“Beautiful Wounds” by Timothy Connor

(Nature Photography/Natural History, 2022)

By James P. Johnson

When I saw this hardcover book on the store shelf, there was no doubt I’d buy it. Eastern Washington’s landscape and the floods that ravaged it during the last ice age intrigues me, and I’ve seen the results while hiking thousands of miles over the years. So many places I’ve visited are pictured in the book.

I recognized the author’s name, a Spokane journalist with a long history of writing about Northwest topics, including in Out There. He details the huge resistance to geologist Harlan Bretz’s explanation of massive floods being responsible for the channeled scablands of Eastern Washington. Bretz’s theories were not met with mere disagreement—he was excoriated, and a dark cloud was placed over him by geologists and scholars. It took years for his theories to be recognized as truths. Connor also explains how physical features of our landscape, first detailed by Bretz, were created by the floodwaters.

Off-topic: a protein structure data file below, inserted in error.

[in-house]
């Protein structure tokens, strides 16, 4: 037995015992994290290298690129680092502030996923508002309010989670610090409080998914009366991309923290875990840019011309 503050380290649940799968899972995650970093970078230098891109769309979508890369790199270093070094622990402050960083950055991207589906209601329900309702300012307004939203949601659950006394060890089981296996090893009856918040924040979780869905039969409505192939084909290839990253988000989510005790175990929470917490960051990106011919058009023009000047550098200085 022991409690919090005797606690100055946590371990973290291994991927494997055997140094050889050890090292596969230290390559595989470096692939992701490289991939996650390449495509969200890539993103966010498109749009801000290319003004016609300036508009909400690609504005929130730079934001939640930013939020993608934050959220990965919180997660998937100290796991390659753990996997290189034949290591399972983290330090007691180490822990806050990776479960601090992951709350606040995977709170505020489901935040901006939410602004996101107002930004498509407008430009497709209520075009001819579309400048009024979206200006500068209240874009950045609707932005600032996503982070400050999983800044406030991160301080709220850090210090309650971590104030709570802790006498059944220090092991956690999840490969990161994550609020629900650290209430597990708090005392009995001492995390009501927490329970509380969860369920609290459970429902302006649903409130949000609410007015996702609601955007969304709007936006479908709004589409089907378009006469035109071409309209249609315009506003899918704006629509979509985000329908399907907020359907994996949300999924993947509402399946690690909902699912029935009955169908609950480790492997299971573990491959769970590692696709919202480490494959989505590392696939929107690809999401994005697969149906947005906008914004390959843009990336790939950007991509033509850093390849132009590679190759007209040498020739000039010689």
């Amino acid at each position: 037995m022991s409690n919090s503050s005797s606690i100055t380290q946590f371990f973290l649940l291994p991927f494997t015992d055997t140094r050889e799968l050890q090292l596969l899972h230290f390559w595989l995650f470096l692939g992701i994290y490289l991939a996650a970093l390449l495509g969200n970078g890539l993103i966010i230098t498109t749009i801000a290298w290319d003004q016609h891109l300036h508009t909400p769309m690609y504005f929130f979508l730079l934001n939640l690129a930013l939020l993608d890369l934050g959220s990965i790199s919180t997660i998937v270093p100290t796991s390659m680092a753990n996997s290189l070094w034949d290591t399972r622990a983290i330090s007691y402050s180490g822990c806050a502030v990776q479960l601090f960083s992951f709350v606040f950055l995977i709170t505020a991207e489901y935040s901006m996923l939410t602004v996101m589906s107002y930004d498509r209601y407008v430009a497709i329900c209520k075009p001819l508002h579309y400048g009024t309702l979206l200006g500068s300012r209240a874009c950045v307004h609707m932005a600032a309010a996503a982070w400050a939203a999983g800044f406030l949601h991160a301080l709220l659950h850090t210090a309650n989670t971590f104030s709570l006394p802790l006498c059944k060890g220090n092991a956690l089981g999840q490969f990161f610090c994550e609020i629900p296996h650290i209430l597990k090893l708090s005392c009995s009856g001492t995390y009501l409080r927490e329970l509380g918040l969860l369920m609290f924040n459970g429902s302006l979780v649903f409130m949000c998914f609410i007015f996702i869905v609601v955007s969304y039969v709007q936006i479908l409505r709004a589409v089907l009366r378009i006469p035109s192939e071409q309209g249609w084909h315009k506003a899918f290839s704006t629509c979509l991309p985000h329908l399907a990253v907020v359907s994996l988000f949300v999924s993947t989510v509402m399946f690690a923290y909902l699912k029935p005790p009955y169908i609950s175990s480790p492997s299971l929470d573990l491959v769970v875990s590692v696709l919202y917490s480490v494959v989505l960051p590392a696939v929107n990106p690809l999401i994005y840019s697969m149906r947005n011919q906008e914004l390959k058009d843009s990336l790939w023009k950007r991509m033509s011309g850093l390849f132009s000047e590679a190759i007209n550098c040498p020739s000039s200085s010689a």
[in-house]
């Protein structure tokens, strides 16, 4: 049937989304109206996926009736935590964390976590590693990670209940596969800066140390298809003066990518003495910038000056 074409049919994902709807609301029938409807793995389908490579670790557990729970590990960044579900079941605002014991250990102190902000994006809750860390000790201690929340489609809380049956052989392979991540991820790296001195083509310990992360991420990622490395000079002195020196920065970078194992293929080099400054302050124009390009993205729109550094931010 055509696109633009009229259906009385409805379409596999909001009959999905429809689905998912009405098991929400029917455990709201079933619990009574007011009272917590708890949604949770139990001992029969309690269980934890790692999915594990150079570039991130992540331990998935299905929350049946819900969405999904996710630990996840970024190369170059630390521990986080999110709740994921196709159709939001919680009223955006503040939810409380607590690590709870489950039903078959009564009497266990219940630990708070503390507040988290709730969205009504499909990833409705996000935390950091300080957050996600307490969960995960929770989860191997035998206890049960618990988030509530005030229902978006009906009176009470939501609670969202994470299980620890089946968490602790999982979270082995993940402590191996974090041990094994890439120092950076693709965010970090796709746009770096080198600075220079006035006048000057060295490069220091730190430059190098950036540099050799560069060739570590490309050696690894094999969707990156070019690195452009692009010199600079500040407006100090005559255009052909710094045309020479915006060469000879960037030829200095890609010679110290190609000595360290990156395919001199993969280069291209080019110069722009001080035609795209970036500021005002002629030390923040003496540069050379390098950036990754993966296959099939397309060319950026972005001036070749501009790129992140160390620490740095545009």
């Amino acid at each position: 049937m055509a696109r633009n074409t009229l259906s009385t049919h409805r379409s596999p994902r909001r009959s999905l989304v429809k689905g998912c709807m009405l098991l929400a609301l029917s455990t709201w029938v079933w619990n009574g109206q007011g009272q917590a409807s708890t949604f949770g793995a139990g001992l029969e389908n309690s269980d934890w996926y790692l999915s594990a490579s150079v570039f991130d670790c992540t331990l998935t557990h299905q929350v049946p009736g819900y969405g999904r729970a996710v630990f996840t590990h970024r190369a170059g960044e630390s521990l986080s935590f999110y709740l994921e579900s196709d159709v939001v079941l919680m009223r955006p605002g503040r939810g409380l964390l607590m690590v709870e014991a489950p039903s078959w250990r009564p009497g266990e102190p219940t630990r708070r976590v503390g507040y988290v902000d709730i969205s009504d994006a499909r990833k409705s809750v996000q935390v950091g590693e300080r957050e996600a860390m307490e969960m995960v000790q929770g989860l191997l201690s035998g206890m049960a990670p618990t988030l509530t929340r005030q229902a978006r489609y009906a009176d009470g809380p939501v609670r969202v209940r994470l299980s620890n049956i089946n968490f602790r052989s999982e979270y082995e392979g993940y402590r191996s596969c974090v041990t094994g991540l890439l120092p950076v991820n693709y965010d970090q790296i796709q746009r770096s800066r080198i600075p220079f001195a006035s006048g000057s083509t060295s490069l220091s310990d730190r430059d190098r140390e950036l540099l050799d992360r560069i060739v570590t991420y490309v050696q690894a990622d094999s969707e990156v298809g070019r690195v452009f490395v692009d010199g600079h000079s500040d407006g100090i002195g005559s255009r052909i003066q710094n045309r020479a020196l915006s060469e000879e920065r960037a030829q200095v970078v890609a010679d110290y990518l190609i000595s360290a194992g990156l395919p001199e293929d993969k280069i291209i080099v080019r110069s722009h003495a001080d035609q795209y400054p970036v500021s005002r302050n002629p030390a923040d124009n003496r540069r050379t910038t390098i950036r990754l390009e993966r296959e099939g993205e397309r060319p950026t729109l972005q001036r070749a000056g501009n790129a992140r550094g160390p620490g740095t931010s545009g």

Connor also details his personal crisis which eventually led to the book. One morning his wife informed him she wanted a divorce. Not long after the excruciating process, he fell in love again, only to be sat down and told by his new love that she was marrying another man. A dark period followed in tandem with a truth he’d been covering up—fear of being alone without a romantic partner. Resolving to work on himself, he sought therapy by exploring Washington’s scablands.

 These compelling narratives make a nice pairing to the many, full-page photographs of our unique landscape.

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